Date of Award

5-1-2015

Degree Type

Honors College Thesis

Department

Management and International Business

First Advisor

Amy Sevier, M.B.A.

Abstract

It is often assumed that economic gains bring about improvements in the quality of life of a nation’s citizens. In 2010, a study examining a bloc of countries located in Southeast Asia sought to investigate that assumption. That study, completed by Shome and Tondon, found that a weak, positive correlation between quality of life gains and economic gains existed in the countries they studied. This current study aims to replicate Shome and Tondon’s analysis of quality of life (as determined by the Human Development Index) and economic growth (GDP), but it will examine the five founding members of OPEC: Iran, Iraq, Kuwait, Saudi Arabia, and Venezuela. The countries are examined as a conglomerate, and then they are further studied as individuals. The findings are that a high, positive correlation exists between quality of life and economic growth in the OPEC countries as a conglomerate. This holds true for each of the countries within the bloc, with the exception of Kuwait. Further study is directed to investigate the causation and scale of each country’s individual gains in quality of life.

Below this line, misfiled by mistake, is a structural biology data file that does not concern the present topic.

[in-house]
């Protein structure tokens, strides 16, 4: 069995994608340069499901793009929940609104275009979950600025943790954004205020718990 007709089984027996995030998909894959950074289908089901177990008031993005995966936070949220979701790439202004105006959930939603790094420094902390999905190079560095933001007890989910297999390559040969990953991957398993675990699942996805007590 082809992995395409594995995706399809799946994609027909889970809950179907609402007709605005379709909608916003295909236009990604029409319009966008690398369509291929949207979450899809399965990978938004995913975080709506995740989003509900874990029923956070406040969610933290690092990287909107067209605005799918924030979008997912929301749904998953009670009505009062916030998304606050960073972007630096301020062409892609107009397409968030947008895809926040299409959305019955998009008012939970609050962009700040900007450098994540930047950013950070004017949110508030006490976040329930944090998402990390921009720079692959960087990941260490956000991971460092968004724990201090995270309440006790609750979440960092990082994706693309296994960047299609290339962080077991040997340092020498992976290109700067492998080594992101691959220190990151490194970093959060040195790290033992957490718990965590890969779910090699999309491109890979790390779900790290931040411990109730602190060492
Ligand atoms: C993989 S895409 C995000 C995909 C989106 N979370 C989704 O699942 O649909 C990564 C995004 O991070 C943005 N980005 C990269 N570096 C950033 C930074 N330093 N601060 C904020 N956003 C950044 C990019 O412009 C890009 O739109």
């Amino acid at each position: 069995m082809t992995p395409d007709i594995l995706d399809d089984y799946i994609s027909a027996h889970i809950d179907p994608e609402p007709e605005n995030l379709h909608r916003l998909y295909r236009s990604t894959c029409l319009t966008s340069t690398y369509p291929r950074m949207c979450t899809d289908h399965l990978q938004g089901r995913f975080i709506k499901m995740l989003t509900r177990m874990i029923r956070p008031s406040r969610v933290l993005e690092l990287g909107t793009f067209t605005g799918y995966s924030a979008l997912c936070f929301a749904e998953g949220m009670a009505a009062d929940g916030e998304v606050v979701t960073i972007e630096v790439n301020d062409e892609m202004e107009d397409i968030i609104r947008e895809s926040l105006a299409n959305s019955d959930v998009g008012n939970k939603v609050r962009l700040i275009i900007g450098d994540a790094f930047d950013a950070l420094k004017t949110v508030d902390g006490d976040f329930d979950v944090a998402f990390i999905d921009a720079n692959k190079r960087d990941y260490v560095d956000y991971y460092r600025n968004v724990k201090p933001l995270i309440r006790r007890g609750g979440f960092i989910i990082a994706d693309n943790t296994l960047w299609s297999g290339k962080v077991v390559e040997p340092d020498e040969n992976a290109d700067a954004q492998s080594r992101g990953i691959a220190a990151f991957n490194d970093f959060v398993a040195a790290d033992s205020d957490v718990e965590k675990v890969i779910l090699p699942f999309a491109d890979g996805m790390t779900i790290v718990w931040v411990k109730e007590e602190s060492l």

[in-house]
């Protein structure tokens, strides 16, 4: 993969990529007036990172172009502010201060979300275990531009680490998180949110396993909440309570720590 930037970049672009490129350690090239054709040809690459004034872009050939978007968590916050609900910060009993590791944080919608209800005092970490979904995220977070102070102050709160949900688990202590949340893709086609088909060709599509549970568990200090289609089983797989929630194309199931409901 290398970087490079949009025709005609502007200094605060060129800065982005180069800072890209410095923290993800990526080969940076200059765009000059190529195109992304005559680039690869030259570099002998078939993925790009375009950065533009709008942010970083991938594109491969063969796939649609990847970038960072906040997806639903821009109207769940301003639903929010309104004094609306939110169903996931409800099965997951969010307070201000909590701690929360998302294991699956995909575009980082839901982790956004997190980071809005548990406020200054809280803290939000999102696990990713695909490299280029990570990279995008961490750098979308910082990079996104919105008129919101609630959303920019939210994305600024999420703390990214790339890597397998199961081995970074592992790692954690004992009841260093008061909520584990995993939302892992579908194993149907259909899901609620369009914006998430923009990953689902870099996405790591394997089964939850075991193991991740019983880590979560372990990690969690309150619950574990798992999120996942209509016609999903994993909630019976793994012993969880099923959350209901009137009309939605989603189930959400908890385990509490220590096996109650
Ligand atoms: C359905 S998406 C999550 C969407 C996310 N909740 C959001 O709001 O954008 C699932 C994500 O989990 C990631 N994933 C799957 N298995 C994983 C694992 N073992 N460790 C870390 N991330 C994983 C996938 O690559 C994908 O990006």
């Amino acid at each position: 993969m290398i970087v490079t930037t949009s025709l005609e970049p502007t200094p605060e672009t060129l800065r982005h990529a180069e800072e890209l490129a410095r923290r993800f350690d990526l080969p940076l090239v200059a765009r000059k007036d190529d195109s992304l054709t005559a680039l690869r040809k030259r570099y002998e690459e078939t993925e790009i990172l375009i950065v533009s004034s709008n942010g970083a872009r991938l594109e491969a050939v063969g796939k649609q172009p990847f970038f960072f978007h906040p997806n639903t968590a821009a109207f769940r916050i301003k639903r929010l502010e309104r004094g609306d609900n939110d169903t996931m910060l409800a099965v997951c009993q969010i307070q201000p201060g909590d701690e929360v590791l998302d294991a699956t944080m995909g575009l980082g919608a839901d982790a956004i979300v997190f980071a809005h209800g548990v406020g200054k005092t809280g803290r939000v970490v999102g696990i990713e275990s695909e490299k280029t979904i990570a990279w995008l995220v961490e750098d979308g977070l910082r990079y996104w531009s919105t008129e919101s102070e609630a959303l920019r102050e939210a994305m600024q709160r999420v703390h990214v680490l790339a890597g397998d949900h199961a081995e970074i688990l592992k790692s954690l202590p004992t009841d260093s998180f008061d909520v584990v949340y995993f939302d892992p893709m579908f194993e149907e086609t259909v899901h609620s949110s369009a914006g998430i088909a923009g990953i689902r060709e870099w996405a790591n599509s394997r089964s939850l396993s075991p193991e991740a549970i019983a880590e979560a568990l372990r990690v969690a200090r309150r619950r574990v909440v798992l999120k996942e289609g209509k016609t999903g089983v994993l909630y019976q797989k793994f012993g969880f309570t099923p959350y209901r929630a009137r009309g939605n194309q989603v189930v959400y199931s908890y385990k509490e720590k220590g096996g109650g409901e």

Available for download on Tuesday, March 02, 2219

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